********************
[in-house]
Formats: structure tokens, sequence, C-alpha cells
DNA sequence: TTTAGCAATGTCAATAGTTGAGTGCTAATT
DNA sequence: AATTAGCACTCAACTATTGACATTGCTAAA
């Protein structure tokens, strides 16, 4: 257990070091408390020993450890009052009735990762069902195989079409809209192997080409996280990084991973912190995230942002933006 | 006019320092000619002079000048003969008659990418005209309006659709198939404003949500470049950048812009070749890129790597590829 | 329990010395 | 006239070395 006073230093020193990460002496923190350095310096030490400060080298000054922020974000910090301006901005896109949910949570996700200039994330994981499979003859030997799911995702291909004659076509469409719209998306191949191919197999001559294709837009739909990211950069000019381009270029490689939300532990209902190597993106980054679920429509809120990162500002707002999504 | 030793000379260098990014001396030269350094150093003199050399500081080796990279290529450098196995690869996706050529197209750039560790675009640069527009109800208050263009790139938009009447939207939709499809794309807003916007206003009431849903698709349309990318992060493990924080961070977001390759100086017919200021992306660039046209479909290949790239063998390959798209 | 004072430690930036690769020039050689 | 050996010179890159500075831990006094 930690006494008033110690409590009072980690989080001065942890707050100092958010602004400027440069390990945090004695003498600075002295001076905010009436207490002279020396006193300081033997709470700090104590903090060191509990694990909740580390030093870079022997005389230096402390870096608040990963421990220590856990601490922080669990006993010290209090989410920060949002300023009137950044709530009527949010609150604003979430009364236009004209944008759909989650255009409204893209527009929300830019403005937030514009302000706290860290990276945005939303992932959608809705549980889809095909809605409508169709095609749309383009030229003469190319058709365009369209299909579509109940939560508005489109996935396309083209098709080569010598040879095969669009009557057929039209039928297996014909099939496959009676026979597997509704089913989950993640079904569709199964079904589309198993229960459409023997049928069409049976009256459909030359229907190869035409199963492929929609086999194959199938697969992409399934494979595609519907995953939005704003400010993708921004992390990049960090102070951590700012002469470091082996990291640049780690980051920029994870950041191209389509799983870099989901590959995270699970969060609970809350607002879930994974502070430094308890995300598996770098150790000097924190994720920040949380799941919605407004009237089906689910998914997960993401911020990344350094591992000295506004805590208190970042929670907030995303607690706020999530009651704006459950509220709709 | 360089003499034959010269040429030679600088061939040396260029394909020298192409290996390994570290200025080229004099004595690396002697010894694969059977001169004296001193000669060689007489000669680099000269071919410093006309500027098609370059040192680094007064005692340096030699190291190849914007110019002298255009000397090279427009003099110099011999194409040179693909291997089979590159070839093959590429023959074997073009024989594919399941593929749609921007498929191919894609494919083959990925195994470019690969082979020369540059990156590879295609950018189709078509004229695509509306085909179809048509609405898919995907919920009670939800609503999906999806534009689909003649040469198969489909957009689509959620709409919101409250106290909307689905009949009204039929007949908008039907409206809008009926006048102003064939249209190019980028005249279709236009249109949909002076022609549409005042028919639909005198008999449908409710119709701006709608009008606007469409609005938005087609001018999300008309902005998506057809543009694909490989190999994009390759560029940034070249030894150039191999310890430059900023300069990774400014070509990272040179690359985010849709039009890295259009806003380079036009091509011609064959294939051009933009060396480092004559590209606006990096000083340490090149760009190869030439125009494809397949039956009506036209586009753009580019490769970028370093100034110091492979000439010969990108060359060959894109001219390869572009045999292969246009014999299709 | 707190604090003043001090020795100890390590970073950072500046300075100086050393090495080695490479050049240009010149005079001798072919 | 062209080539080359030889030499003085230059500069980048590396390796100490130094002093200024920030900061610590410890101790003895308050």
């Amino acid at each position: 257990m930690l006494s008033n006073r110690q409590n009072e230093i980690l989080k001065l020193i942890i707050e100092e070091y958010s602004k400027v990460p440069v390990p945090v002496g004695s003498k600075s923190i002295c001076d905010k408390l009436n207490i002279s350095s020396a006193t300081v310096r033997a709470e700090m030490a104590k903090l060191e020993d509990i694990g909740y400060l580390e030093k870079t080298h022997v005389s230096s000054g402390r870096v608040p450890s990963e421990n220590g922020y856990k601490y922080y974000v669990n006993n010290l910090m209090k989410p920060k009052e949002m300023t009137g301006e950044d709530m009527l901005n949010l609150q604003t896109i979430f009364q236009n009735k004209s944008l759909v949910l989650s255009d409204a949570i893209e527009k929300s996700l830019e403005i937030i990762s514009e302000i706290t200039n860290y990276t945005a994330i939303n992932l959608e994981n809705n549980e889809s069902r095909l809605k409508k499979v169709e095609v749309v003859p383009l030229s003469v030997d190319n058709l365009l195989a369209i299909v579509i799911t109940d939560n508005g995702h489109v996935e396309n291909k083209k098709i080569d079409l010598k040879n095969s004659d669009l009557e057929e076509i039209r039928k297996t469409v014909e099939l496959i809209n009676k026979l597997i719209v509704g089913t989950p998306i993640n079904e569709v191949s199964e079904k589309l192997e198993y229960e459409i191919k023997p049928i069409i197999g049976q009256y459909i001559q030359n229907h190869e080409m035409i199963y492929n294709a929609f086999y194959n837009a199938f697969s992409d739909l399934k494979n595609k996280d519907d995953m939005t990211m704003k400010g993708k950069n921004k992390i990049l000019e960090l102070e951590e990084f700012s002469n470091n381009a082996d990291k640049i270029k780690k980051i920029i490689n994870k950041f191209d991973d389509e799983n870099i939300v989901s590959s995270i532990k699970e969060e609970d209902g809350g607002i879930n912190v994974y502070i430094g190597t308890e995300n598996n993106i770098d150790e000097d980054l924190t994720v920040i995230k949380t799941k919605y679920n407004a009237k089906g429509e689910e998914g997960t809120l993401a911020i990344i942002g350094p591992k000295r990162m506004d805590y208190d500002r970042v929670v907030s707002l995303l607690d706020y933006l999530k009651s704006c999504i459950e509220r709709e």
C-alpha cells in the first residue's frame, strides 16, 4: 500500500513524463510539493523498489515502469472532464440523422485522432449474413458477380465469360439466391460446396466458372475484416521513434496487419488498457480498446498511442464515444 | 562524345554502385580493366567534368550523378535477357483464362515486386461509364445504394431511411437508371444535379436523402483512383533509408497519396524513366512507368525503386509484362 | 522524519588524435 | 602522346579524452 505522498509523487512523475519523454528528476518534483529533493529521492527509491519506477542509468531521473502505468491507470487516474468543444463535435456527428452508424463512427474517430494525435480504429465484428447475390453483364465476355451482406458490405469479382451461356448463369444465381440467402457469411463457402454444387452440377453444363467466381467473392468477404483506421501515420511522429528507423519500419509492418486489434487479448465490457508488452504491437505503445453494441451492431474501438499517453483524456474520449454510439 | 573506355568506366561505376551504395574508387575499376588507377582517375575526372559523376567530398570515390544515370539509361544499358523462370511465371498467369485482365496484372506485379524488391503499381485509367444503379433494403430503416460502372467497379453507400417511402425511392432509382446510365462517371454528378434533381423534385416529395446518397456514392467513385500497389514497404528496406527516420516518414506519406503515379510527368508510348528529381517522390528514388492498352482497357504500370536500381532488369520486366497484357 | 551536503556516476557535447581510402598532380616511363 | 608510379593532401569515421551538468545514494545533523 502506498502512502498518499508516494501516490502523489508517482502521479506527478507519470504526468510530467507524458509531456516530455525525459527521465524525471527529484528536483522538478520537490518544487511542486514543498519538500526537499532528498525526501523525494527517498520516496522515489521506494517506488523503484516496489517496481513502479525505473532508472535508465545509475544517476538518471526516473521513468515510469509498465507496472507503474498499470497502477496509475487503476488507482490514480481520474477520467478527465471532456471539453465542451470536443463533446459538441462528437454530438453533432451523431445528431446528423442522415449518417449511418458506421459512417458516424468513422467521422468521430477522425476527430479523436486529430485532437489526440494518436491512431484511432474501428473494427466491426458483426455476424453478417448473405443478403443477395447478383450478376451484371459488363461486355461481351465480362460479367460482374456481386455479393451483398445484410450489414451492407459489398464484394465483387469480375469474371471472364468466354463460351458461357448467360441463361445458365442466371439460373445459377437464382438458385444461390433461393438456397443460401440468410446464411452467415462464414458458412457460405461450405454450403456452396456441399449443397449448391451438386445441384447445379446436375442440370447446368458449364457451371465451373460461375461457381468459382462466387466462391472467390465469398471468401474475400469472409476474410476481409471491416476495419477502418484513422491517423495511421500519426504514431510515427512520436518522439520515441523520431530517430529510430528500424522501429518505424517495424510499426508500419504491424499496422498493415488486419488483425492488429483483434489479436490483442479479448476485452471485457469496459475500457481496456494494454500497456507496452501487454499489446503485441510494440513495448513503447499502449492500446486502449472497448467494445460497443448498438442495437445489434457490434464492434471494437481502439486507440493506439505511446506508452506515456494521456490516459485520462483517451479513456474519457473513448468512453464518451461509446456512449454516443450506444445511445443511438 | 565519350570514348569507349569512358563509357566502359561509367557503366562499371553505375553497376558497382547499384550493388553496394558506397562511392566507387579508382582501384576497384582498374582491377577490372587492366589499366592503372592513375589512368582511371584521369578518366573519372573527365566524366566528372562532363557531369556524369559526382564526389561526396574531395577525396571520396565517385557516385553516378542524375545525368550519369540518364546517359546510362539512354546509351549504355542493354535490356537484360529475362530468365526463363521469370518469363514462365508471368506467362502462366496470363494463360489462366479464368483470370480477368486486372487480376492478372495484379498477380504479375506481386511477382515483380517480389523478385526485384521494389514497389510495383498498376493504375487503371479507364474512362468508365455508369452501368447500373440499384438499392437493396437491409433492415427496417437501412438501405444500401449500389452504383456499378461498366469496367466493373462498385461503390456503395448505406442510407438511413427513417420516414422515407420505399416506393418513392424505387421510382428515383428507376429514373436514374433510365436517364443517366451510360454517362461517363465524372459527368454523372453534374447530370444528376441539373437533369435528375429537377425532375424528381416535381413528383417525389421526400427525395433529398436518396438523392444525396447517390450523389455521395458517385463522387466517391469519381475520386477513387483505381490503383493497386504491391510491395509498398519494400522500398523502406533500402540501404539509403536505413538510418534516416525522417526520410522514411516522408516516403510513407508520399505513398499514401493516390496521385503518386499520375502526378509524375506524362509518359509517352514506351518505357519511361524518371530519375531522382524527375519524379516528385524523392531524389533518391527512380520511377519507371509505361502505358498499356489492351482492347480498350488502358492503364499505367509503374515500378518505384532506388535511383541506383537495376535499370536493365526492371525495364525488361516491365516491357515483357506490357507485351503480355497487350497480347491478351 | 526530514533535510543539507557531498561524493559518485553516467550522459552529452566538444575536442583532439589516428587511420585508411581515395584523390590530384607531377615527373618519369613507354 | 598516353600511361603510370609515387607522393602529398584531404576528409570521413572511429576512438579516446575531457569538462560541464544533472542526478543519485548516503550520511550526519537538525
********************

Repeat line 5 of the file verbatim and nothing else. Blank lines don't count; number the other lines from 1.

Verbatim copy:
């Protein structure tokens, strides 16, 4: 257990070091408390020993450890009052009735990762069902195989079409809209192997080409996280990084991973912190995230942002933006 | 006019320092000619002079000048003969008659990418005209309006659709198939404003949500470049950048812009070749890129790597590829 | 329990010395 | 006239070395 006073230093020193990460002496923190350095310096030490400060080298000054922020974000910090301006901005896109949910949570996700200039994330994981499979003859030997799911995702291909004659076509469409719209998306191949191919197999001559294709837009739909990211950069000019381009270029490689939300532990209902190597993106980054679920429509809120990162500002707002999504 | 030793000379260098990014001396030269350094150093003199050399500081080796990279290529450098196995690869996706050529197209750039560790675009640069527009109800208050263009790139938009009447939207939709499809794309807003916007206003009431849903698709349309990318992060493990924080961070977001390759100086017919200021992306660039046209479909290949790239063998390959798209 | 004072430690930036690769020039050689 | 050996010179890159500075831990006094 930690006494008033110690409590009072980690989080001065942890707050100092958010602004400027440069390990945090004695003498600075002295001076905010009436207490002279020396006193300081033997709470700090104590903090060191509990694990909740580390030093870079022997005389230096402390870096608040990963421990220590856990601490922080669990006993010290209090989410920060949002300023009137950044709530009527949010609150604003979430009364236009004209944008759909989650255009409204893209527009929300830019403005937030514009302000706290860290990276945005939303992932959608809705549980889809095909809605409508169709095609749309383009030229003469190319058709365009369209299909579509109940939560508005489109996935396309083209098709080569010598040879095969669009009557057929039209039928297996014909099939496959009676026979597997509704089913989950993640079904569709199964079904589309198993229960459409023997049928069409049976009256459909030359229907190869035409199963492929929609086999194959199938697969992409399934494979595609519907995953939005704003400010993708921004992390990049960090102070951590700012002469470091082996990291640049780690980051920029994870950041191209389509799983870099989901590959995270699970969060609970809350607002879930994974502070430094308890995300598996770098150790000097924190994720920040949380799941919605407004009237089906689910998914997960993401911020990344350094591992000295506004805590208190970042929670907030995303607690706020999530009651704006459950509220709709 | 360089003499034959010269040429030679600088061939040396260029394909020298192409290996390994570290200025080229004099004595690396002697010894694969059977001169004296001193000669060689007489000669680099000269071919410093006309500027098609370059040192680094007064005692340096030699190291190849914007110019002298255009000397090279427009003099110099011999194409040179693909291997089979590159070839093959590429023959074997073009024989594919399941593929749609921007498929191919894609494919083959990925195994470019690969082979020369540059990156590879295609950018189709078509004229695509509306085909179809048509609405898919995907919920009670939800609503999906999806534009689909003649040469198969489909957009689509959620709409919101409250106290909307689905009949009204039929007949908008039907409206809008009926006048102003064939249209190019980028005249279709236009249109949909002076022609549409005042028919639909005198008999449908409710119709701006709608009008606007469409609005938005087609001018999300008309902005998506057809543009694909490989190999994009390759560029940034070249030894150039191999310890430059900023300069990774400014070509990272040179690359985010849709039009890295259009806003380079036009091509011609064959294939051009933009060396480092004559590209606006990096000083340490090149760009190869030439125009494809397949039956009506036209586009753009580019490769970028370093100034110091492979000439010969990108060359060959894109001219390869572009045999292969246009014999299709 | 707190604090003043001090020795100890390590970073950072500046300075100086050393090495080695490479050049240009010149005079001798072919 | 062209080539080359030889030499003085230059500069980048590396390796100490130094002093200024920030900061610590410890101790003895308050």